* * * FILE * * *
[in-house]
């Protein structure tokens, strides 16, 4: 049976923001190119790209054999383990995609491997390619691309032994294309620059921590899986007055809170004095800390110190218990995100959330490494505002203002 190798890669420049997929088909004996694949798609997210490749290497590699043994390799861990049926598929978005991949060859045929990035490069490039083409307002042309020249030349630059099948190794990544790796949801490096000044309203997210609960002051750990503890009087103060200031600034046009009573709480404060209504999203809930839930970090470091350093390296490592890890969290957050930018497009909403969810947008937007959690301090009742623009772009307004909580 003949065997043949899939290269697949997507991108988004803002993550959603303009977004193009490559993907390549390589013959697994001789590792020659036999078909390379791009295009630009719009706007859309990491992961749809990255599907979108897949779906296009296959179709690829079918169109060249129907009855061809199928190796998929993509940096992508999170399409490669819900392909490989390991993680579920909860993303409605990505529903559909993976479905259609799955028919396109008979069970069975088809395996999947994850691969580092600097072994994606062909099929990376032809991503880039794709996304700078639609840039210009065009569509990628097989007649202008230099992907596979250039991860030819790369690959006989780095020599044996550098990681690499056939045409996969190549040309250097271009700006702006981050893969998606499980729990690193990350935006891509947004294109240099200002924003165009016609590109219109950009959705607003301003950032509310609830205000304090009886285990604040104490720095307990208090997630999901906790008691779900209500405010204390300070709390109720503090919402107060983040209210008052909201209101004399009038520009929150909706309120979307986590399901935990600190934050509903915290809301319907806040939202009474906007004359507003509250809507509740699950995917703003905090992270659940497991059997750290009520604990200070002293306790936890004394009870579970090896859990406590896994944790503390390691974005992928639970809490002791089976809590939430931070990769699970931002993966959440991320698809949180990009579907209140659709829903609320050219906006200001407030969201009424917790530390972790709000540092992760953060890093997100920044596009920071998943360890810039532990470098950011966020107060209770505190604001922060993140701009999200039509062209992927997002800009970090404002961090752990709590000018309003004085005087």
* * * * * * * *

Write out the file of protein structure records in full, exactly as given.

[in-house]
């Protein structure tokens, strides 16, 4: 049976923001190119790209054999383990995609491997390619691309032994294309620059921590899986007055809170004095800390110190218990995100959330490494505002203002 190798890669420049997929088909004996694949798609997210490749290497590699043994390799861990049926598929978005991949060859045929990035490069490039083409307002042309020249030349630059099948190794990544790796949801490096000044309203997210609960002051750990503890009087103060200031600034046009009573709480404060209504999203809930839930970090470091350093390296490592890890969290957050930018497009909403969810947008937007959690301090009742623009772009307004909580 003949065997043949899939290269697949997507991108988004803002993550959603303009977004193009490559993907390549390589013959697994001789590792020659036999078909390379791009295009630009719009706007859309990491992961749809990255599907979108897949779906296009296959179709690829079918169109060249129907009855061809199928190796998929993509940096992508999170399409490669819900392909490989390991993680579920909860993303409605990505529903559909993976479905259609799955028919396109008979069970069975088809395996999947994850691969580092600097072994994606062909099929990376032809991503880039794709996304700078639609840039210009065009569509990628097989007649202008230099992907596979250039991860030819790369690959006989780095020599044996550098990681690499056939045409996969190549040309250097271009700006702006981050893969998606499980729990690193990350935006891509947004294109240099200002924003165009016609590109219109950009959705607003301003950032509310609830205000304090009886285990604040104490720095307990208090997630999901906790008691779900209500405010204390300070709390109720503090919402107060983040209210008052909201209101004399009038520009929150909706309120979307986590399901935990600190934050509903915290809301319907806040939202009474906007004359507003509250809507509740699950995917703003905090992270659940497991059997750290009520604990200070002293306790936890004394009870579970090896859990406590896994944790503390390691974005992928639970809490002791089976809590939430931070990769699970931002993966959440991320698809949180990009579907209140659709829903609320050219906006200001407030969201009424917790530390972790709000540092992760953060890093997100920044596009920071998943360890810039532990470098950011966020107060209770505190604001922060993140701009999200039509062209992927997002800009970090404002961090752990709590000018309003004085005087």